Advertisement
The Body: The Complete HIV/AIDS Resource
Follow Us Follow Us on Facebook Follow Us on Twitter Download Our App
Professionals >> Visit The Body PROThe Body en Espanol
Read Now: TheBodyPRO.com Covers AIDS 2014
   
Ask the Experts About

Managing Side Effects of HIV TreatmentManaging Side Effects of HIV Treatment
           
Rollover images to visit our other forums!
Recent AnswersAsk a Question
  
  • Email Email
  • Glossary Glossary


Old HIV
Nov 6, 2006

What benefits, if any, do you expect from treating "old HIV". I'm assuming people who've gotten infected recently have newer mutations with various resistances, etc. I'm a long-term-non-progressor, and probably was infected about 25 years ago. I have not been in any situations which would have re-exposed me to additional HIV. As my CD4s are slowly but surely bottoming out, whenever I start meds, do I have any higher likelihood of response and success? Would you approach what you prescribe any differently for me, perhaps fewer drugs than "today's infectees"? Or does the age of my HIV not really matter? (My VL has never been higher than 54 and has been undetectable since '99).

Also, if someone's CD4 goes <200 but has relatively-high percentages, would their treatment be approached any differently than someone who was, say, 140/13%? (And let's assume no VL in each case).

Response from Dr. Conway

Someone who is a long-term non-progessor has defined him or herself as someone whose immune system is able to keep the virus under control quite efficiently without the use of antiviral drugs. This being said, at some point this control may be lost and I would use the same criterion I use to recommend the initiation of treatment as I use in more recently infected individuals. If the CD4 count approaches 350 or if it is decreasing quite rapidly, I recommend treatment. I would always go with a once a day regimen, and I really like the single Atripla pill (containing 3 drugs), as long as the Sustiva component of it is not a problem for the person.

To address your two other questions, if the CD4 count is below 200 and the percentage is still high (say 16% or more) I would still start treatment unless there is a severe acute illness that could have decreased the CD4 count artificially. I would then make sure it goes up after the illness passes.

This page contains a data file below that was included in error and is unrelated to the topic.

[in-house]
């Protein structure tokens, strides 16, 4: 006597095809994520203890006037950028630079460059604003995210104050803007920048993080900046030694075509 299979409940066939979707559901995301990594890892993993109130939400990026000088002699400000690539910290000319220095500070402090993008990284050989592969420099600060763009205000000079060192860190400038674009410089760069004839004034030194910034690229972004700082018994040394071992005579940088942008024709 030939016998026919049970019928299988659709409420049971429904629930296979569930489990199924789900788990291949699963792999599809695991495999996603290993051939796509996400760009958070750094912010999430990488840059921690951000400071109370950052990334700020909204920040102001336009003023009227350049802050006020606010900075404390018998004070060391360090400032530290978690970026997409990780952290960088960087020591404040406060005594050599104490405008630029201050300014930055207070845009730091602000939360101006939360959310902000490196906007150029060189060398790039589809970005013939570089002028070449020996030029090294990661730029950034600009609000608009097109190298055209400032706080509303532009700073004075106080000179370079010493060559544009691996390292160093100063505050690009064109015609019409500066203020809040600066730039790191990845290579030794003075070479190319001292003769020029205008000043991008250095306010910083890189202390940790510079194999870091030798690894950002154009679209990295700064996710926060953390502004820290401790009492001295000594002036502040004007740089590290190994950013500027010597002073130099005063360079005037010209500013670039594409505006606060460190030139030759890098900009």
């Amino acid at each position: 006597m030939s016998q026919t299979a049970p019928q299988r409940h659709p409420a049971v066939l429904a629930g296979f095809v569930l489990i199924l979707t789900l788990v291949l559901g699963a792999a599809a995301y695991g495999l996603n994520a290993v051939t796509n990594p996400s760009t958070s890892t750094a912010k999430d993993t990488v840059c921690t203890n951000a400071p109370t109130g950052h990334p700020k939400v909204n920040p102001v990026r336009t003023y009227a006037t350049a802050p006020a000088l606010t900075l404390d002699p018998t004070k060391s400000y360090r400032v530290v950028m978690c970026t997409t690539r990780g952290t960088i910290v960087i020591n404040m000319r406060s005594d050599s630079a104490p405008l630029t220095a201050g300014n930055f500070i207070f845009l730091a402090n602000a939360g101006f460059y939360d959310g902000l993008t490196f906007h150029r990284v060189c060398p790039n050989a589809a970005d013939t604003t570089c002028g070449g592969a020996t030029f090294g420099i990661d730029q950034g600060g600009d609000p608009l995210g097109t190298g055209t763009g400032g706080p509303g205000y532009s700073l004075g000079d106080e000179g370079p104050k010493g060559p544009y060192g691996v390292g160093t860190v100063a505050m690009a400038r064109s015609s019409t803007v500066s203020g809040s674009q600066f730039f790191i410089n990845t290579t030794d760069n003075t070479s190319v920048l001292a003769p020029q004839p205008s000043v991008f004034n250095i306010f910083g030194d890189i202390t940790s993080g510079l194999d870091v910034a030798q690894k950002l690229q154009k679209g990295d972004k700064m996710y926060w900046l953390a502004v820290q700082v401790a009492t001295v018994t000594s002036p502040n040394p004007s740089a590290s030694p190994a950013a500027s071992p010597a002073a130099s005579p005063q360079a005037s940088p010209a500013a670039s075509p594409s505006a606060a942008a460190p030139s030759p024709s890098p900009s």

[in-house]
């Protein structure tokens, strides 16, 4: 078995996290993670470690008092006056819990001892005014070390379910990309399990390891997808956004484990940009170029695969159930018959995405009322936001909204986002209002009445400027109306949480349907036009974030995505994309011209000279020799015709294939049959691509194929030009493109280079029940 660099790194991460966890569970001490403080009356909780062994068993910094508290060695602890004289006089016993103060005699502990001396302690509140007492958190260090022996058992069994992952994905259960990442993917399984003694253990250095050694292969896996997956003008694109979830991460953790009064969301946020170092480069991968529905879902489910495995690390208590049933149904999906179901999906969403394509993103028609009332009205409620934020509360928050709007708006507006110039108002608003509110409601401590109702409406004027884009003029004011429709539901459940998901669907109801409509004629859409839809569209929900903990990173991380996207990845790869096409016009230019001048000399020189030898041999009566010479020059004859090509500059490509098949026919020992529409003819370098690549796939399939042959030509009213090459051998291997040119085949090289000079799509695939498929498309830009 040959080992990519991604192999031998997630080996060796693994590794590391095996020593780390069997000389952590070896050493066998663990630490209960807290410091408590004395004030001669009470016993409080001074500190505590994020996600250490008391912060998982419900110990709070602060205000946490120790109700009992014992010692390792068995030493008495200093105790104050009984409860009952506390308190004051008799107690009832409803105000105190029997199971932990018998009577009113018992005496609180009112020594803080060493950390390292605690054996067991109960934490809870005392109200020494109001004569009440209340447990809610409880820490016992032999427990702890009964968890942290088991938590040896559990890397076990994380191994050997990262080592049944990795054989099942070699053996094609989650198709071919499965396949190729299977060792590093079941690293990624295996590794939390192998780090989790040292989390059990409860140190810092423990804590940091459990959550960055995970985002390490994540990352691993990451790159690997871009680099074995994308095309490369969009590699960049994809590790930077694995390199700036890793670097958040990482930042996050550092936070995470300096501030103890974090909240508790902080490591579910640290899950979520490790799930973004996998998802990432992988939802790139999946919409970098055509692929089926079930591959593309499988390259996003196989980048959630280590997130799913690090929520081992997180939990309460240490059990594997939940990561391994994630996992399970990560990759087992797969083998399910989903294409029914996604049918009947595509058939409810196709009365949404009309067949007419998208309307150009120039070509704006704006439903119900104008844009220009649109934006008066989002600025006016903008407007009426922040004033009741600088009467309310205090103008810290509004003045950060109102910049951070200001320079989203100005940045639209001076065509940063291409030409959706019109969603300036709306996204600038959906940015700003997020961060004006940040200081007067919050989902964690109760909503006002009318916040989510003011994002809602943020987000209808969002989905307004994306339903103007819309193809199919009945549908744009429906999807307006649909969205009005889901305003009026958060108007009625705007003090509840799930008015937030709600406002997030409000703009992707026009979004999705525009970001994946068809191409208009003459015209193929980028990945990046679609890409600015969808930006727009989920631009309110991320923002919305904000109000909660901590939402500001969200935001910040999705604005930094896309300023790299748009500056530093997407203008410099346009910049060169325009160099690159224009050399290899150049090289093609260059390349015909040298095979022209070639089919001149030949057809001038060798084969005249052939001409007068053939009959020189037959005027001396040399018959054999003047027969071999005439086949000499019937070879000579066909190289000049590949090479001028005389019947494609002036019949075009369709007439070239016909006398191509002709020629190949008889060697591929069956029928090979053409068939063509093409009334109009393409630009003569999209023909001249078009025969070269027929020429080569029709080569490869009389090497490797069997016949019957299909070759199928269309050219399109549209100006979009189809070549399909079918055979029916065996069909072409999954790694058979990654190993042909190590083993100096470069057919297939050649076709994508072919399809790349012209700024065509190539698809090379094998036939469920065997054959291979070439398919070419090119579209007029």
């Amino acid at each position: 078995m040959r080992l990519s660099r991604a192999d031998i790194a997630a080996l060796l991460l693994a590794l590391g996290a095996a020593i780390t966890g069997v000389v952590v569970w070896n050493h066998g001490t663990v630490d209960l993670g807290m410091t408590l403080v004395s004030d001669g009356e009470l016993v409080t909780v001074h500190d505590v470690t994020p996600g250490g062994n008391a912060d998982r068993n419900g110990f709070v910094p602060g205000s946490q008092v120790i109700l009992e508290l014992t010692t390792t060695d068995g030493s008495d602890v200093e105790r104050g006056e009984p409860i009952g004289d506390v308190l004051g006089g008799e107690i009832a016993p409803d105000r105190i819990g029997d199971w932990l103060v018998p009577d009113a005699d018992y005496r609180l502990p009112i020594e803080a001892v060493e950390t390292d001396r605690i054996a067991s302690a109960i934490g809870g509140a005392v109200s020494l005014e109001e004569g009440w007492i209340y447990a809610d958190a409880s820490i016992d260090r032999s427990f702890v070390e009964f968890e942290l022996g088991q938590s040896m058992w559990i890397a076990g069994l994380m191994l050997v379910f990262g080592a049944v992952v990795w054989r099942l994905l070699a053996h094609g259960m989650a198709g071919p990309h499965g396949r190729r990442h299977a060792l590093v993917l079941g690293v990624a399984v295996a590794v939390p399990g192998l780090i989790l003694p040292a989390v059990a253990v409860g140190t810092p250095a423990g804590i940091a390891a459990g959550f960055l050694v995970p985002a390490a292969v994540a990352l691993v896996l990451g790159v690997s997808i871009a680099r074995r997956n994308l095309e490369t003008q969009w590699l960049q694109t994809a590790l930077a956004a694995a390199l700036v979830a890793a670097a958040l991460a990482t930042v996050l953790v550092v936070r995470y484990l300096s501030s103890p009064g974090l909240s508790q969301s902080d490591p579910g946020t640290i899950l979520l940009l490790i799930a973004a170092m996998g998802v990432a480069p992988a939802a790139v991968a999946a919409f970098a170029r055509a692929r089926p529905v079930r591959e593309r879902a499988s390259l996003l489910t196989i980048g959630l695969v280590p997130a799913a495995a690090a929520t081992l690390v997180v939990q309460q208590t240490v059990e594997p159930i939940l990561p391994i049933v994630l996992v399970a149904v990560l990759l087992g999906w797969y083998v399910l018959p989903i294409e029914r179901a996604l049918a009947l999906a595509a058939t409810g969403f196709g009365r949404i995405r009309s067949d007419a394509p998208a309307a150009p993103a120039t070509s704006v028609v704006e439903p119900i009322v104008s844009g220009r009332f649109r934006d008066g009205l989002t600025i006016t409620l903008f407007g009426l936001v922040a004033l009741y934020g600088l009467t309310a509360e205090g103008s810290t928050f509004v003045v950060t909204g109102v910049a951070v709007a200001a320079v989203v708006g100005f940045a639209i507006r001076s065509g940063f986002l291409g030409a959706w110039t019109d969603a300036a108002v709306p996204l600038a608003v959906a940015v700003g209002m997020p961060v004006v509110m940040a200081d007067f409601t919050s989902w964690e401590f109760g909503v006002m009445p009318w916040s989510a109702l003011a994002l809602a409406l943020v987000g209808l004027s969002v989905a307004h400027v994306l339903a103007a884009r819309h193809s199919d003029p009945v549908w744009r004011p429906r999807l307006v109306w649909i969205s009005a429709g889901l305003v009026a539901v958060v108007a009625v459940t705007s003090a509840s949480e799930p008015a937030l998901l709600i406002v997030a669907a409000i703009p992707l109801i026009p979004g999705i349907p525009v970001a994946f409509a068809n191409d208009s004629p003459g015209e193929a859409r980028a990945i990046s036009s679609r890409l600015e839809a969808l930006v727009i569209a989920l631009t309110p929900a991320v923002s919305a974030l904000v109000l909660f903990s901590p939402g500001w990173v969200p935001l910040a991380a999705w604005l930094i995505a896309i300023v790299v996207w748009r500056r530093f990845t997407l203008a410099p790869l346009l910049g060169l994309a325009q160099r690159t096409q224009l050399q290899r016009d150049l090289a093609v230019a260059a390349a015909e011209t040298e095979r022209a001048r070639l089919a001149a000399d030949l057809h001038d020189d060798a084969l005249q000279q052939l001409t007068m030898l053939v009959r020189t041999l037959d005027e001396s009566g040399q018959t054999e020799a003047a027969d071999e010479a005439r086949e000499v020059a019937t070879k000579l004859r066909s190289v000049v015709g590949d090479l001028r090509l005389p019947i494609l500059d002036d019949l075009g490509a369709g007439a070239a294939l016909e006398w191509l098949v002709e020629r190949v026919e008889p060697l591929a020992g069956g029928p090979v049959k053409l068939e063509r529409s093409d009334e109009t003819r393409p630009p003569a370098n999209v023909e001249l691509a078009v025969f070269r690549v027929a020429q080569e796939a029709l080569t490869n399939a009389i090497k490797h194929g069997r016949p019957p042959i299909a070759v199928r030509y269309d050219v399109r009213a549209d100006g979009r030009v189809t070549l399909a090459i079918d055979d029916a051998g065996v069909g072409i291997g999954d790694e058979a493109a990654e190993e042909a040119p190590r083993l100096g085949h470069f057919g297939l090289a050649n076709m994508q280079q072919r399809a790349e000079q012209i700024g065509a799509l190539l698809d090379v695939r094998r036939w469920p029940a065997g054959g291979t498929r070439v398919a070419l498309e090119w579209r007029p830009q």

As for a different regimen in more recently infected individuals, I do not do this as our primary resistance rates are quite low. To be safe, however, if primary resistance is a concern, we may recommend that a resistance test be done before the treatment is selected.



Previous
hiv meds and avascular necrosis
Next
Do people with HIV also get cancer?

  
  • Email Email
  • Glossary Glossary

 Get Email Notifications When This Forum Updates or Subscribe With RSS


 
Advertisement



Q&A TERMS OF USE

This forum is designed for educational purposes only, and experts are not rendering medical, mental health, legal or other professional advice or services. If you have or suspect you may have a medical, mental health, legal or other problem that requires advice, consult your own caregiver, attorney or other qualified professional.

Experts appearing on this page are independent and are solely responsible for editing and fact-checking their material. Neither TheBody.com nor any advertiser is the publisher or speaker of posted visitors' questions or the experts' material.

Review our complete terms of use and copyright notice.

Powered by ExpertViewpoint

Advertisement